By Louis Kuritzky, MD, Clinical Assistant Professor, University of Florida, Gainesville. Dr. Kuritzky is a consultant for GlaxoSmithKline and is on the speaker's bureau of GlaxoSmithKline, 3M, Wyeth-Ayerst, Pfizer, Novartis, Bristol-Myers Squibb, AstraZeneca, Jones Pharma, and Boehringer Ingelheim.
Aspirin for all? Not so fast....
Source: Ogawa H, et al. Low dose aspirin for primary prevention of atherosclerotic events in patients with Type 2 diabetes. JAMA 2008;300:2134-2141.
The syllogistic process that led us all to accept the utility of ASA in prevention of CVD in diabetics seemed innocent enough: a) ASA reduces CV events in persons with CVD, and b) diabetes is considered a CV risk equivalent; therefore, c) ASA must reduce CV events in persons with diabetes.
Things might not be as simple as they appear. First, despite the quite consistent advocacy for ASA to reduce CV events in persons without known CVD (i.e., primary prevention), such primary prevention has never been shown to reduce mortality. Second, although adult diabetics older than age 40 have similar or even greater risk of sustaining a myocardial infarction than a non-diabetic who has already had an MI, the mechanisms inducing MI might be different in diabetics than non-diabetics; we cannot assume that just because aspirin benefits one population, it will indeed benefit another population whose background risk factors differ (for instance, diabetics typically have smaller, more dense, more atherogenic LDL than non-diabetics).
Ogawa et al published a multicenter prospective randomized trial of ASA (81-100 mg/d) vs placebo in adult, Japanese Type 2 diabetics (n = 2539). None of the subjects had sustained a known CV event, and all were free of clinically manifest PAD at baseline. The primary endpoint of the trial was a composite of fatal and nonfatal CVD events, ACS, new angina, and TIA.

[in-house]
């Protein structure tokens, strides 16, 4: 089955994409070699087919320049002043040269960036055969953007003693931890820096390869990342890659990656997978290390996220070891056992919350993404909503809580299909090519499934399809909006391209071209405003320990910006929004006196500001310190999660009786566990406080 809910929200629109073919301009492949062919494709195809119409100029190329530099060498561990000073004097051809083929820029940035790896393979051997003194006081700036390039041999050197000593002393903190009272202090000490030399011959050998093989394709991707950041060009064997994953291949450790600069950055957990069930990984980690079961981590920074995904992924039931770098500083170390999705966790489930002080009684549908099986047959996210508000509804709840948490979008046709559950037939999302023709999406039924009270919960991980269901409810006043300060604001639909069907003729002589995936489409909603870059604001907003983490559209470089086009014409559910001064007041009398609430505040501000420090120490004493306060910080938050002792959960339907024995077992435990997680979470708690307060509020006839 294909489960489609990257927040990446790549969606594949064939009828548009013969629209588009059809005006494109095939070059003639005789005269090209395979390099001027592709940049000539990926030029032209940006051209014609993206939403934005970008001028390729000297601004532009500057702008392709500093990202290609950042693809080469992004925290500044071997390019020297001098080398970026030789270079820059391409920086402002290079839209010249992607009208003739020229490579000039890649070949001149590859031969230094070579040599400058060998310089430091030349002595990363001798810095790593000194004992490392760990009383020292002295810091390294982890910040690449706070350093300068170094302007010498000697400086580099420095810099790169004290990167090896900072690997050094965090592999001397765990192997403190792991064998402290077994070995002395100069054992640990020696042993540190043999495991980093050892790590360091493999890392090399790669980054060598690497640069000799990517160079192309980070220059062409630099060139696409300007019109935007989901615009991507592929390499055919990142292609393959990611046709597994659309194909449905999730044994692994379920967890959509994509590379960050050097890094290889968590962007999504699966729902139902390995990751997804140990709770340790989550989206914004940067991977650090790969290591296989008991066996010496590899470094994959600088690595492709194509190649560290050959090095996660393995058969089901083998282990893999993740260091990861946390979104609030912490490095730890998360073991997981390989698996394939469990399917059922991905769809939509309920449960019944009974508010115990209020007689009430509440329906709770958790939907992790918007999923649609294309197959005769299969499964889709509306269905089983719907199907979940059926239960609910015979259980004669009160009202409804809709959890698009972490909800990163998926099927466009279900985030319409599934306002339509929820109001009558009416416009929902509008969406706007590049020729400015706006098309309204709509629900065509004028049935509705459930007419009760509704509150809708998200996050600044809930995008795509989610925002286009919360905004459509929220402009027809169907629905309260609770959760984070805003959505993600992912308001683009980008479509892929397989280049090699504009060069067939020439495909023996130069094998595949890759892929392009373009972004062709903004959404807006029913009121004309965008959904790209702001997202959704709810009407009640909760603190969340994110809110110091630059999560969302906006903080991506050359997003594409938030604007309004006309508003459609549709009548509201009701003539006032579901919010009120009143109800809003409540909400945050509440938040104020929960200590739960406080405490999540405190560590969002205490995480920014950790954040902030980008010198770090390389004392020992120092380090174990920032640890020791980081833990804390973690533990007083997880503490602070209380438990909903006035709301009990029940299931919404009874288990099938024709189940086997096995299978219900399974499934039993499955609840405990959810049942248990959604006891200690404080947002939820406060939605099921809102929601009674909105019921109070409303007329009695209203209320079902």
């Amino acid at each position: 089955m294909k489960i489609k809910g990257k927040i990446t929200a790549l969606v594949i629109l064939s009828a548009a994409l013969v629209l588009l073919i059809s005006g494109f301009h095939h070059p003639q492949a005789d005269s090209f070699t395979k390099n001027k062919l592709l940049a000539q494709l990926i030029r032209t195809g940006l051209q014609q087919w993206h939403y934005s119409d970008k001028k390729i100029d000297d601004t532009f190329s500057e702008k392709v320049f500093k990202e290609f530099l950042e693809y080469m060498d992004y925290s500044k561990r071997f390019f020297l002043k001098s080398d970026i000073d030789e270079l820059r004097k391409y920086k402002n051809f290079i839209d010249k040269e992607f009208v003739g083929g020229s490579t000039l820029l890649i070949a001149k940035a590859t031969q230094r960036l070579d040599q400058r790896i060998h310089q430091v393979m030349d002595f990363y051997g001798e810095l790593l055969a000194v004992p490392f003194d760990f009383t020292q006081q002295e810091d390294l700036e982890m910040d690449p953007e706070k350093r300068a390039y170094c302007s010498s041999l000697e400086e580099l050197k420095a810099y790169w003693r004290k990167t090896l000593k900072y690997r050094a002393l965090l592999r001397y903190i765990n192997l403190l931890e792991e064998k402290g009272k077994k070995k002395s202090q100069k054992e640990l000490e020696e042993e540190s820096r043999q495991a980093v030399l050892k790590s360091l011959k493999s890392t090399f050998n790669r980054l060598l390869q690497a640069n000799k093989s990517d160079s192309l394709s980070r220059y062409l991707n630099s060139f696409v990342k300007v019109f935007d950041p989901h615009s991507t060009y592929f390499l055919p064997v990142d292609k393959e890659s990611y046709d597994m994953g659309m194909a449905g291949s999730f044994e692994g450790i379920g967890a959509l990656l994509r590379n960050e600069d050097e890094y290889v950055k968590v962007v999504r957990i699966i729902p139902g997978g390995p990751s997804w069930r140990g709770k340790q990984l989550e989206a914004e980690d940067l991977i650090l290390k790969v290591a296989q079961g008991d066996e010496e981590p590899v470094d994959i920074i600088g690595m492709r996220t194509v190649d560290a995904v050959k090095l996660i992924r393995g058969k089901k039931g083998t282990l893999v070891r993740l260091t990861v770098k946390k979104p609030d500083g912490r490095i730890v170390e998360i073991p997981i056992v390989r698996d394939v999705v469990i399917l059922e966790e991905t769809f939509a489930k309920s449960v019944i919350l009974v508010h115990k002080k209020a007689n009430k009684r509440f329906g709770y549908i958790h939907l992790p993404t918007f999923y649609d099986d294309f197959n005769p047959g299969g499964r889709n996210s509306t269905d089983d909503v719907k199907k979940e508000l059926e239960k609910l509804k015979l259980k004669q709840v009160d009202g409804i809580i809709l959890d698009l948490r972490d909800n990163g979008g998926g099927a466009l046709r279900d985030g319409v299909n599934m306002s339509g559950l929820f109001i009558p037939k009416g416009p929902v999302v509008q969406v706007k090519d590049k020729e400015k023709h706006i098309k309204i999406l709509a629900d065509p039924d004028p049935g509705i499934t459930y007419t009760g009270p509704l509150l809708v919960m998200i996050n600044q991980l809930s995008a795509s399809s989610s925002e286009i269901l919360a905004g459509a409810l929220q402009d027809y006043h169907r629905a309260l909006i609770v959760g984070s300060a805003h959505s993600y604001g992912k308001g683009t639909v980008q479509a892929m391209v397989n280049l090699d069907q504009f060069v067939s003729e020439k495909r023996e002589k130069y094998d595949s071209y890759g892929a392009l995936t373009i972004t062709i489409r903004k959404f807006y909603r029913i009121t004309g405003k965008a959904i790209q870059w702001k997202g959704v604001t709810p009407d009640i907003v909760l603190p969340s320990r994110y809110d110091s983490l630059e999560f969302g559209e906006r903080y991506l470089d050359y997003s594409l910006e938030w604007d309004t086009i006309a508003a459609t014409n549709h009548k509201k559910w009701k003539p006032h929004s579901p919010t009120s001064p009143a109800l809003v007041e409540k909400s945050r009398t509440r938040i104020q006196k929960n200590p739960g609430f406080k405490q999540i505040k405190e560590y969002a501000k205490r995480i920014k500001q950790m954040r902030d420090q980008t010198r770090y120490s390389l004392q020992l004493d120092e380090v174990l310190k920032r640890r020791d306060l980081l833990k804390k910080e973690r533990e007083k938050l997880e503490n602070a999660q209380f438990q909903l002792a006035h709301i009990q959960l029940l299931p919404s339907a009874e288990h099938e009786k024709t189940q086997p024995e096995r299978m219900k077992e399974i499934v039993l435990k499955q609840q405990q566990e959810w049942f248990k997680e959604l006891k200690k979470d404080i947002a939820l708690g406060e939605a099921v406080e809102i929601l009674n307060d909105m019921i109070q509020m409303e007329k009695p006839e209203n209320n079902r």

After a follow-up of 4.37 years (median), although there was a trend towards reduced atherosclerotic events in the ASA group, the results were not statistically significant. The conclusion of the authors: "....low-dose ASA as primary prevention did not reduce the risk of CV events."
White coat hypertension: Not so innocent in Type 2 diabetes
Source: Kramer CK, et al. Impact of white coat hypertension on microvascular complications in Type 2 diabetes. Diabetes Care 2008;31:2233-2237.
The preponderance of evidence about the impact of hypertension (HTN) on CV and renal (CV&R) endpoints is based upon measurement of BP in the office: so-called casual or office BP. For more than 3 decades, HTN specialists have recognized that office BP is only one way to view the burden of HTN. Indeed, either 24-hr ambulatory BP monitoring or even home BP self-monitoring correlates better with CV&R endpoints than office BP. One explanation for the inaccuracy of office BP is that some patients' BP rises when in the medical setting, yet remains essentially normal at other times. This phenomenon has been called white coat hypertension (WCH), and although some examiners have pointed out that WCH portends enhanced proclivity to develop frank hypertension, and ought to be considered of greater importance when target organ damage is present, others have opined that WCH exists, but if BP is otherwise normal, no intervention (save enhanced vigilance for the development of frank HTN) is necessary.
Kramer et al studied a population of Type 2 diabetics (DM2) comparing the prevalence of nephropathy and retino-pathy in persons with WCH (n = 46) as compared to normotensives (n = 117).
DM2 subjects with WCH had a 2 times greater prevalence of nephropathy and 2.7 times greater prevalence of retinopathy (adjusted for confounders). Although the pathogenetic role played by WCH remains controversial, the associations discerned in this observational study merit concern.
Relationship between vitamin K and insulin resistance
Source: Yoshida M, et al. Effect of vitamin K supplementation on insulin resistance in older men and women. Diabetes Care 2008;31:2092-2096.
Clinicians traditionally associate vitamin K (VitK) with the coagulation system, especially as it relates to antithrombotic therapy with agents like coumadin. Although a biologically plausible mechanism remains to be identified, a recent observational study indicated a positive linear relationship between VitK and insulin sensitivity: Higher amounts of either dietary or supplemental VitK was associated with higher insulin sensitivity. Similarly, one small study indicated better glucose disposal (through better insulin sensitivity) after VitK supplementation in healthy men.
To investigate this phenomenon further, Yoshida et al studied healthy, non-diabetic adults (age 60-70; n = 355) by comparing levels of insulin resistance before and 36 months after VitK supplementation or placebo.
At the trial end, no changes were seen in levels of insulin resistance among female subjects. On the other hand, male subjects evidenced a statistically significant improvement in insulin resistance. Whether VitK supplementation might have a salutary effect in diabetics or others with overt insulin resistance syndromes (e.g., impaired glucose tolerance, obesity, polycystic ovary syndrome) remains to be clarified.